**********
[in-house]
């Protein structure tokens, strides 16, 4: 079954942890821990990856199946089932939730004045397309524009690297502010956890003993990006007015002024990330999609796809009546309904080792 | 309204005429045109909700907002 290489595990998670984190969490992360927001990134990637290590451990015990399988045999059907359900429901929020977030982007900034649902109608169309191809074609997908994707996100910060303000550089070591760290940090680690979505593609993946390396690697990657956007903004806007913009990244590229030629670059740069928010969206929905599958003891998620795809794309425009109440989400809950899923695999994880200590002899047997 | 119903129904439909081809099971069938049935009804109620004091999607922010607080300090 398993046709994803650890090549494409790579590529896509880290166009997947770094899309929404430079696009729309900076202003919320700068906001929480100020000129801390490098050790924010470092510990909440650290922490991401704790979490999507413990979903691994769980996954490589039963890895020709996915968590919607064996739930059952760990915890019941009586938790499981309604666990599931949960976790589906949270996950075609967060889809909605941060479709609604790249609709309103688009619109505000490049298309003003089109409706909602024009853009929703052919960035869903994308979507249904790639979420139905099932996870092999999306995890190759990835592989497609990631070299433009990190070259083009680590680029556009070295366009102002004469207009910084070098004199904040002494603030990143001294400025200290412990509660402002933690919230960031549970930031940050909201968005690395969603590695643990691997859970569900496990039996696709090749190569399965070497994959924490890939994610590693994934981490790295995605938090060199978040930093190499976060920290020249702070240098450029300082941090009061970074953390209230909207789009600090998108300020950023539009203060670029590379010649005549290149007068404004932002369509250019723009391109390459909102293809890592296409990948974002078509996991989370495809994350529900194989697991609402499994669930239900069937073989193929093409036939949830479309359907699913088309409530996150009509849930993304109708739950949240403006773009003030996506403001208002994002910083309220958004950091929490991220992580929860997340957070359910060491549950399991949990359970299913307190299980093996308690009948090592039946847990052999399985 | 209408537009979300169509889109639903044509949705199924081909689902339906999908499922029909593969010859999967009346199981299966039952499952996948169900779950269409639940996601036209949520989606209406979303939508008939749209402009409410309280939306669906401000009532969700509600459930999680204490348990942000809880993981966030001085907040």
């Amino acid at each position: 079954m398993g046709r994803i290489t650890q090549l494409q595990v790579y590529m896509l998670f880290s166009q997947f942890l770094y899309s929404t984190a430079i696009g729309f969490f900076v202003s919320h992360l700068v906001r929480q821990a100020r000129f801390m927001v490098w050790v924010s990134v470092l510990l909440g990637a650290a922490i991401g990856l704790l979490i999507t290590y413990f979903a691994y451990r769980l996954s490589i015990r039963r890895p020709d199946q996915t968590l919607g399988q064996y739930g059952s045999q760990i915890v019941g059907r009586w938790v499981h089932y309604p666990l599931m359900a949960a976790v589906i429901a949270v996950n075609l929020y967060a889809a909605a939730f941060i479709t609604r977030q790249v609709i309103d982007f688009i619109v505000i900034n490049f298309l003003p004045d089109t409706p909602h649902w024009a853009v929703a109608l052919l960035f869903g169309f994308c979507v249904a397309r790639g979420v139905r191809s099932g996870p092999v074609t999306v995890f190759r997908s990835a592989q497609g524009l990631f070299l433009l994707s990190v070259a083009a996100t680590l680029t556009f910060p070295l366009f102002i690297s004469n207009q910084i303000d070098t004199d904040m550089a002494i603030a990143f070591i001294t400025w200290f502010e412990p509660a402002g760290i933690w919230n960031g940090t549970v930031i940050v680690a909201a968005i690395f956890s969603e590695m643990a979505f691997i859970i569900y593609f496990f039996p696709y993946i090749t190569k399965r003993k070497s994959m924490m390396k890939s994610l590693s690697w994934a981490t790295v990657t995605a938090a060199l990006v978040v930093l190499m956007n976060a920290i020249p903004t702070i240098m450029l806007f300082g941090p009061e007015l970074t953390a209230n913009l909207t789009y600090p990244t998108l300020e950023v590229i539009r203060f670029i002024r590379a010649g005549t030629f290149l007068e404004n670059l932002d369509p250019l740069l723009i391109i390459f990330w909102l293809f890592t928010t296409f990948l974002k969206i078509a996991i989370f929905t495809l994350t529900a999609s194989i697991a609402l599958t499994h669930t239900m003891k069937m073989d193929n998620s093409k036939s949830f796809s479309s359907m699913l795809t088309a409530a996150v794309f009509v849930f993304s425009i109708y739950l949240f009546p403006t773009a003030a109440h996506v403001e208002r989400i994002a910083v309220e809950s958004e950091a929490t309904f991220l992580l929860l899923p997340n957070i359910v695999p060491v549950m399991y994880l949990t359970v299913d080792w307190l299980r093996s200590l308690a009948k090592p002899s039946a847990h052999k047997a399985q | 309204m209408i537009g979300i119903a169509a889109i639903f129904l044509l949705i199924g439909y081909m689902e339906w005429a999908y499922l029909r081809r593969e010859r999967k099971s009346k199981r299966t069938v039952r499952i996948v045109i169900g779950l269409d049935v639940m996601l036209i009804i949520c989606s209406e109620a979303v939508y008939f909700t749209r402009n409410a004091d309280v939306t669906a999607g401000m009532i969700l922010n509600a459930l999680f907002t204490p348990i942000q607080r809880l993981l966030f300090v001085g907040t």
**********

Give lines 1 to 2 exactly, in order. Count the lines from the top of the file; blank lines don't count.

[in-house]
């Protein structure tokens, strides 16, 4: 079954942890821990990856199946089932939730004045397309524009690297502010956890003993990006007015002024990330999609796809009546309904080792 | 309204005429045109909700907002 290489595990998670984190969490992360927001990134990637290590451990015990399988045999059907359900429901929020977030982007900034649902109608169309191809074609997908994707996100910060303000550089070591760290940090680690979505593609993946390396690697990657956007903004806007913009990244590229030629670059740069928010969206929905599958003891998620795809794309425009109440989400809950899923695999994880200590002899047997 | 119903129904439909081809099971069938049935009804109620004091999607922010607080300090 398993046709994803650890090549494409790579590529896509880290166009997947770094899309929404430079696009729309900076202003919320700068906001929480100020000129801390490098050790924010470092510990909440650290922490991401704790979490999507413990979903691994769980996954490589039963890895020709996915968590919607064996739930059952760990915890019941009586938790499981309604666990599931949960976790589906949270996950075609967060889809909605941060479709609604790249609709309103688009619109505000490049298309003003089109409706909602024009853009929703052919960035869903994308979507249904790639979420139905099932996870092999999306995890190759990835592989497609990631070299433009990190070259083009680590680029556009070295366009102002004469207009910084070098004199904040002494603030990143001294400025200290412990509660402002933690919230960031549970930031940050909201968005690395969603590695643990691997859970569900496990039996696709090749190569399965070497994959924490890939994610590693994934981490790295995605938090060199978040930093190499976060920290020249702070240098450029300082941090009061970074953390209230909207789009600090998108300020950023539009203060670029590379010649005549290149007068404004932002369509250019723009391109390459909102293809890592296409990948974002078509996991989370495809994350529900194989697991609402499994669930239900069937073989193929093409036939949830479309359907699913088309409530996150009509849930993304109708739950949240403006773009003030996506403001208002994002910083309220958004950091929490991220992580929860997340957070359910060491549950399991949990359970299913307190299980093996308690009948090592039946847990052999399985 | 209408537009979300169509889109639903044509949705199924081909689902339906999908499922029909593969010859999967009346199981299966039952499952996948169900779950269409639940996601036209949520989606209406979303939508008939749209402009409410309280939306669906401000009532969700509600459930999680204490348990942000809880993981966030001085907040």